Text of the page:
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3 Birth Plan Writing Tips & Free Birth Plan Template Download

Updated: Oct 4, 2023


This blog covers:


Why birth plans are a good idea...


Think about a time in your life when you have ever done anything big, like get married, go on holiday or move house. I’m pretty sure before doing any (or all) of these things that you’ll have researched, looked at your options and planned what would be best for you.

Birth is no different. But often you will hear people say things like “there’s no point planning for birth, it’s unpredictable" hearing phrases like this when talking about birth can be disempowering.


Absolutely birth can be unpredictable but plans can evolve and change. Your birth plan doesn’t have to be set in stone, equally a birth plan isn’t a tick sheet where you’re aiming for each statement to be met exactly in order to feel like you had a great birth. You can always change your mind and adapt to evolving situations.

The act of sitting down, to research and think about your options and choices, and work out what is most important to you, is where the power lies.

When creating your birth plan, the act of sitting down, to research, think about your options and choices, and work out what is most important to you, is where the power lies.

The more you know about your options, the more options you have. You are taking control of your decisions, before birth, meaning when the time comes you can feel more relaxed that you have already put in the legwork. Also, there is no such thing as “not allowed”, you are the person who does the allowing.


Benfits of writing a birth plan:

You aren’t being a diva, you are helping your Health Care Provider do their job.

By writing a birth plan you are taking the opportunity to:

  1. Think about your ideal birth (Plan A) and what is important to you, AND what’s important to you in alternate birth scenarios - Plan B or C.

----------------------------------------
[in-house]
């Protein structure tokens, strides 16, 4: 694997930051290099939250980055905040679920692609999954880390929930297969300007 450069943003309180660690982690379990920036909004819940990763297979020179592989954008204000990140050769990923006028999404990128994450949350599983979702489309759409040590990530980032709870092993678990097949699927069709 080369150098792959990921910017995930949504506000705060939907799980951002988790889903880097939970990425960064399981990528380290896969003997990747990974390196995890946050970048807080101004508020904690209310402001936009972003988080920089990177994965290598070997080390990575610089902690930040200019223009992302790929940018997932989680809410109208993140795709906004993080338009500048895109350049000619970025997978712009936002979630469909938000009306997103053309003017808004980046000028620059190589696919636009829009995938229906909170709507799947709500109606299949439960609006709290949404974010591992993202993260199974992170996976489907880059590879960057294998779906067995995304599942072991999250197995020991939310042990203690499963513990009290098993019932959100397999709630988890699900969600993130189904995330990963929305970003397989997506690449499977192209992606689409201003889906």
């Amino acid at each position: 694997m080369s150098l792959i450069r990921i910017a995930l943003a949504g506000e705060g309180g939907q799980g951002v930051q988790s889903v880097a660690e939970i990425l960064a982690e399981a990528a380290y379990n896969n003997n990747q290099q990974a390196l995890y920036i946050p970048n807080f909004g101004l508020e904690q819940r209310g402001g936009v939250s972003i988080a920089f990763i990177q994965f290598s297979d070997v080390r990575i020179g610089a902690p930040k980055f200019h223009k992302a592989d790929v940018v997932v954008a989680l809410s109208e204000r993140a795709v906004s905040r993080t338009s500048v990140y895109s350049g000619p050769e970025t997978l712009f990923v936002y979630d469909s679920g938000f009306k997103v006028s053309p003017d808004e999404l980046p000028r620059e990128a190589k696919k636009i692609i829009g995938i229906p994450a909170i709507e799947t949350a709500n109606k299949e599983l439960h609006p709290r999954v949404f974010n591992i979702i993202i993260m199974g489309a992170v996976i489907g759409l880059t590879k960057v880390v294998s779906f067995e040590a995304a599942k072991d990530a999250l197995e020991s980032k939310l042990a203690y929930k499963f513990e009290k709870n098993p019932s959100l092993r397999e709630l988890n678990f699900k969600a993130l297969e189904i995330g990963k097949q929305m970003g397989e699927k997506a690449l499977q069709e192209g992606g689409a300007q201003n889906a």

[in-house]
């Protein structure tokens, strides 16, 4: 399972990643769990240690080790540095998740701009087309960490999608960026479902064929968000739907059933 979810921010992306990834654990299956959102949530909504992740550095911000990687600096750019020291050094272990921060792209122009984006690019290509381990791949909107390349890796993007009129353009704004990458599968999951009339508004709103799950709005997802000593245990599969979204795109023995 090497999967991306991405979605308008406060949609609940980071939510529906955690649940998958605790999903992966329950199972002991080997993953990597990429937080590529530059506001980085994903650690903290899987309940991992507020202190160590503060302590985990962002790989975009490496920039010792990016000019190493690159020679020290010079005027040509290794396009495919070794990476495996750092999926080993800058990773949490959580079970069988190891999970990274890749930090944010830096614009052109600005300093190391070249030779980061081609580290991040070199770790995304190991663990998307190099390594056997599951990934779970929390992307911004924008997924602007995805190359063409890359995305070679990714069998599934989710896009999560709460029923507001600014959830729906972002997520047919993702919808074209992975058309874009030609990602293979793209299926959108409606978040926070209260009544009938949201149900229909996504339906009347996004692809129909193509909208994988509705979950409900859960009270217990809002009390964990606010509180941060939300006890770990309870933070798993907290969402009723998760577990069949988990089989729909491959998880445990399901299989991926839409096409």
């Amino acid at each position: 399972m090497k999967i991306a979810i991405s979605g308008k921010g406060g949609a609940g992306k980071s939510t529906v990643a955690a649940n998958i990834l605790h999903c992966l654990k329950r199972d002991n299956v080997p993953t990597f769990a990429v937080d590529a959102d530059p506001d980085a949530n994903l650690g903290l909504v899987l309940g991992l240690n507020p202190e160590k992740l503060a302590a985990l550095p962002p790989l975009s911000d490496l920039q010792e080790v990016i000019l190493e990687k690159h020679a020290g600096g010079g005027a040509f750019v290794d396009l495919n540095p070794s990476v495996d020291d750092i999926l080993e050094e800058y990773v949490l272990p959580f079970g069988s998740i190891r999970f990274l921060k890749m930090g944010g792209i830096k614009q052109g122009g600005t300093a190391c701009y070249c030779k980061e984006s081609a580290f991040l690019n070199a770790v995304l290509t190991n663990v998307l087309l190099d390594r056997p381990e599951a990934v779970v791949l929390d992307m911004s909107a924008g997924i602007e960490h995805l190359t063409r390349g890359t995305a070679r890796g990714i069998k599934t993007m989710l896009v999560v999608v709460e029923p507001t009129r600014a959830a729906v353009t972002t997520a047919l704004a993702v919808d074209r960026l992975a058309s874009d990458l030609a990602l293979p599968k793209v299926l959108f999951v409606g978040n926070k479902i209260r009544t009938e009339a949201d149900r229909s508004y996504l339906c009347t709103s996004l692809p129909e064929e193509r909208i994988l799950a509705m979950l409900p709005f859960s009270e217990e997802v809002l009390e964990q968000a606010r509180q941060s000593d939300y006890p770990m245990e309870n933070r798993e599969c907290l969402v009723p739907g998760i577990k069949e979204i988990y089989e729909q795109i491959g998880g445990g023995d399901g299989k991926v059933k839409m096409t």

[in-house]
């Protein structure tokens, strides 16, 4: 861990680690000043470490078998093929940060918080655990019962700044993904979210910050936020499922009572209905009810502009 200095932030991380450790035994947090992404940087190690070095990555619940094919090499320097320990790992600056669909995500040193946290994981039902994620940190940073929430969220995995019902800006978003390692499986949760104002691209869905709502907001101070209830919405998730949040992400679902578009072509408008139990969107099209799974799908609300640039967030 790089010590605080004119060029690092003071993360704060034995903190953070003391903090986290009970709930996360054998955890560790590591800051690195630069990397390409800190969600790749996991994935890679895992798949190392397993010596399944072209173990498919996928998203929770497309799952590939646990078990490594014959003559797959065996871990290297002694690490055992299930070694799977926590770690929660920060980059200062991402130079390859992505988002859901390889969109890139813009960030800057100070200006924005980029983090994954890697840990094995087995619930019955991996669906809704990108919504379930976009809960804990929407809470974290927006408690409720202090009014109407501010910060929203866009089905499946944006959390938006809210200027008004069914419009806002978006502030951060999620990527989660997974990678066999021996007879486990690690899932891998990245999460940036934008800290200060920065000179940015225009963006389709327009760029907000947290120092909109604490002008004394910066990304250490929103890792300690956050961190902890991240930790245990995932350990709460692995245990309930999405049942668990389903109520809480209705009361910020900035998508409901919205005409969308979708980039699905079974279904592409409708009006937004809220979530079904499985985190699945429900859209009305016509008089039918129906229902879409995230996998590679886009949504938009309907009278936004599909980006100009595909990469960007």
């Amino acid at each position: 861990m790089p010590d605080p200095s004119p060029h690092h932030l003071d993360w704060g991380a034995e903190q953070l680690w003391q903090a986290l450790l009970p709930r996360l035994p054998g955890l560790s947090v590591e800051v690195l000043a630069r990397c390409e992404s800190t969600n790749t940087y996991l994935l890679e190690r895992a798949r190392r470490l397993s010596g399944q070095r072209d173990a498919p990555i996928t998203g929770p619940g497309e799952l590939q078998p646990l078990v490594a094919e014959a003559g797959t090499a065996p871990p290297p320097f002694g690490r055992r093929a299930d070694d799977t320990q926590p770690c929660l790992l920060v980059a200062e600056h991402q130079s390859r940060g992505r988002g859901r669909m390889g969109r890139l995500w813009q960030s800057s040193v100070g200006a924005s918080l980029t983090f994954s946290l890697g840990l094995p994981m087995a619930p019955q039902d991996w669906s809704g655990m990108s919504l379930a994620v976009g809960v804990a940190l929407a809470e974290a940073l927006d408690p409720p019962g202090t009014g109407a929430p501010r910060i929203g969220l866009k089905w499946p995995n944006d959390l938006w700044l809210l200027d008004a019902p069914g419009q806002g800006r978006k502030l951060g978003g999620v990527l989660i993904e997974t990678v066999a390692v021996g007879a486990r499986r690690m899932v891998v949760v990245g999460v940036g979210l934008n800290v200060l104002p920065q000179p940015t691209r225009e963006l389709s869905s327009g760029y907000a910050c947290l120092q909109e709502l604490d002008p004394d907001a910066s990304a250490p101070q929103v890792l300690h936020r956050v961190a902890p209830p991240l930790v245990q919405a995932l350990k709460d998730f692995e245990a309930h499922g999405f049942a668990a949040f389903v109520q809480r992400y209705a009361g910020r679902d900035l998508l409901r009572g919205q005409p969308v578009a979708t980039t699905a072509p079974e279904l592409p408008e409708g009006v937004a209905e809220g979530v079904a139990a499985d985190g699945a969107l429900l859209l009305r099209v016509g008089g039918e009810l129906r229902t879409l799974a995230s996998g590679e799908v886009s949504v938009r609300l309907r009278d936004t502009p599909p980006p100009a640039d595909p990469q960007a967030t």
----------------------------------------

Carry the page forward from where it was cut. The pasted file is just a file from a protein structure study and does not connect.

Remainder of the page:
2. Discuss your plan with your birth partner. This will help them confidently support you and advocate when you need it. This is really important. Birth partners need to be the absolute expert in your birth plan. (whilst also understanding that you may completely change your mind, and that's ok)

  3. Discuss your birth plan with your health care providers. This helps them best support you – you aren’t being a diva, you are helping them do their job. By letting them know what you want you are far more likely to get it.

Birth plan writing tips:

(Download my birth plan at the bottom of this and use it as a guide, if you like)


Tip 1: Write multiple birth plans:

If your birth does evolve away from your plan A, it's often possible for many of your choices to remain at the forefront of your care.

  1. Plan A – your ideal birth, considering this = more likely for it to happen,

  2. Plan C – Caesarean birth, even if the idea of birthing in theatre is the farthest from your ideal, I would always recommend giving a caesarean birth plan some thought. According to 2021-22 UK NHS maternity figures, caesarean birth account for 35% of all births, with 1 in 3 caesarean births being category 2 (unplanned or commonly called 'emergency'). If caesarean becomes an option for you, you have already given it some thought and it’s not such a shock.

  3. Plan B – Alternate option – e.g. Induced labour – NHS 2021-22 figures: induction rate 33%, increasing 11% over 10 years, being offered an induction is a possibility, the choice is ALWAYS yours.

By thinking about what is important to you, if your birth does evolve away from your plan A, it's often possible for many of your choices to remain at the forefront of your care.


Tip 2: Make it easy to read: